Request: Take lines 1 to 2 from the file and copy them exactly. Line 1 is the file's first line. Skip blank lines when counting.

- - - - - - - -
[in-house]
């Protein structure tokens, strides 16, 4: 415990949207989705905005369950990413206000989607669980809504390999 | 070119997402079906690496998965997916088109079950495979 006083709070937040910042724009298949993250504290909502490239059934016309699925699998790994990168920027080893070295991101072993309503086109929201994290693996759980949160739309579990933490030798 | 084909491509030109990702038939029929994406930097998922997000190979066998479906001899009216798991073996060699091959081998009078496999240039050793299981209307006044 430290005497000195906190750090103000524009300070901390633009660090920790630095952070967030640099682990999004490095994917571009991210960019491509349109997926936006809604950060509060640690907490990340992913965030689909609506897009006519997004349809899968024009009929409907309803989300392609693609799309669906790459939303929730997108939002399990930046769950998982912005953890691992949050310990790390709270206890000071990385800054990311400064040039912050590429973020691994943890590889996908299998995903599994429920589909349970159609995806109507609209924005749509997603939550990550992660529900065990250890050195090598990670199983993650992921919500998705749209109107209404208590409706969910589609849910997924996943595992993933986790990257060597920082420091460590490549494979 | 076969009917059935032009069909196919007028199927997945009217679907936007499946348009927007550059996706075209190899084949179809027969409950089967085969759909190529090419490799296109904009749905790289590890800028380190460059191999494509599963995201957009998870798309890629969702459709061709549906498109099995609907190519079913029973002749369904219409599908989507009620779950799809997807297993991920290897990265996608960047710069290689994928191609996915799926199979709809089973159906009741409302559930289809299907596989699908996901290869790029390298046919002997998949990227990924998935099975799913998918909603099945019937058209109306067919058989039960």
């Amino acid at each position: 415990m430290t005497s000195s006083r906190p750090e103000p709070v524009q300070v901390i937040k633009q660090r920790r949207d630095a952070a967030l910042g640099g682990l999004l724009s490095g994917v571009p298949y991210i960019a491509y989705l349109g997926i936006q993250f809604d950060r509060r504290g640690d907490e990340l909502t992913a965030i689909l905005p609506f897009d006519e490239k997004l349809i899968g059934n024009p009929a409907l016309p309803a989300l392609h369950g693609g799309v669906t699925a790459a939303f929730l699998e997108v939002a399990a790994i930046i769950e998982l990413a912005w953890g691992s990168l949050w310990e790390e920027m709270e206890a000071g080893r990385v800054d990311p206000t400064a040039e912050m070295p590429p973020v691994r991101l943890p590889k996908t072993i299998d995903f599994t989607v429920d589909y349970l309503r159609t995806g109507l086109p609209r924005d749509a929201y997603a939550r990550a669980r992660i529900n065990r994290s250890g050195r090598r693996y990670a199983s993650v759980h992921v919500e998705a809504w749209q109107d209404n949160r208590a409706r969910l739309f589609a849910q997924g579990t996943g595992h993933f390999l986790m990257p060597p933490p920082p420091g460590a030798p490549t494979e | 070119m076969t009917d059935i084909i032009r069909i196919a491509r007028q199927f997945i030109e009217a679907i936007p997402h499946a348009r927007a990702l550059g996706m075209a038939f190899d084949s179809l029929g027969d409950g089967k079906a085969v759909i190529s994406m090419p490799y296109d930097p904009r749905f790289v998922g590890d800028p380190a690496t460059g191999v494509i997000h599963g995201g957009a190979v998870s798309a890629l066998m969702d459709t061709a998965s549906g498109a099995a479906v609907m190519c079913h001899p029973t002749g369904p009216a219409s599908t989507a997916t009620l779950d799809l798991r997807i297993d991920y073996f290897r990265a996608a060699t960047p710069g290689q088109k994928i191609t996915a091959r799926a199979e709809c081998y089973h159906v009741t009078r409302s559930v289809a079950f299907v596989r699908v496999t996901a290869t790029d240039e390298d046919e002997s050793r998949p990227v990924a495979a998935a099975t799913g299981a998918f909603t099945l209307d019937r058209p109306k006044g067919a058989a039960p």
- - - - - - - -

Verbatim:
[in-house]
């Protein structure tokens, strides 16, 4: 415990949207989705905005369950990413206000989607669980809504390999 | 070119997402079906690496998965997916088109079950495979 006083709070937040910042724009298949993250504290909502490239059934016309699925699998790994990168920027080893070295991101072993309503086109929201994290693996759980949160739309579990933490030798 | 084909491509030109990702038939029929994406930097998922997000190979066998479906001899009216798991073996060699091959081998009078496999240039050793299981209307006044 430290005497000195906190750090103000524009300070901390633009660090920790630095952070967030640099682990999004490095994917571009991210960019491509349109997926936006809604950060509060640690907490990340992913965030689909609506897009006519997004349809899968024009009929409907309803989300392609693609799309669906790459939303929730997108939002399990930046769950998982912005953890691992949050310990790390709270206890000071990385800054990311400064040039912050590429973020691994943890590889996908299998995903599994429920589909349970159609995806109507609209924005749509997603939550990550992660529900065990250890050195090598990670199983993650992921919500998705749209109107209404208590409706969910589609849910997924996943595992993933986790990257060597920082420091460590490549494979 | 076969009917059935032009069909196919007028199927997945009217679907936007499946348009927007550059996706075209190899084949179809027969409950089967085969759909190529090419490799296109904009749905790289590890800028380190460059191999494509599963995201957009998870798309890629969702459709061709549906498109099995609907190519079913029973002749369904219409599908989507009620779950799809997807297993991920290897990265996608960047710069290689994928191609996915799926199979709809089973159906009741409302559930289809299907596989699908996901290869790029390298046919002997998949990227990924998935099975799913998918909603099945019937058209109306067919058989039960």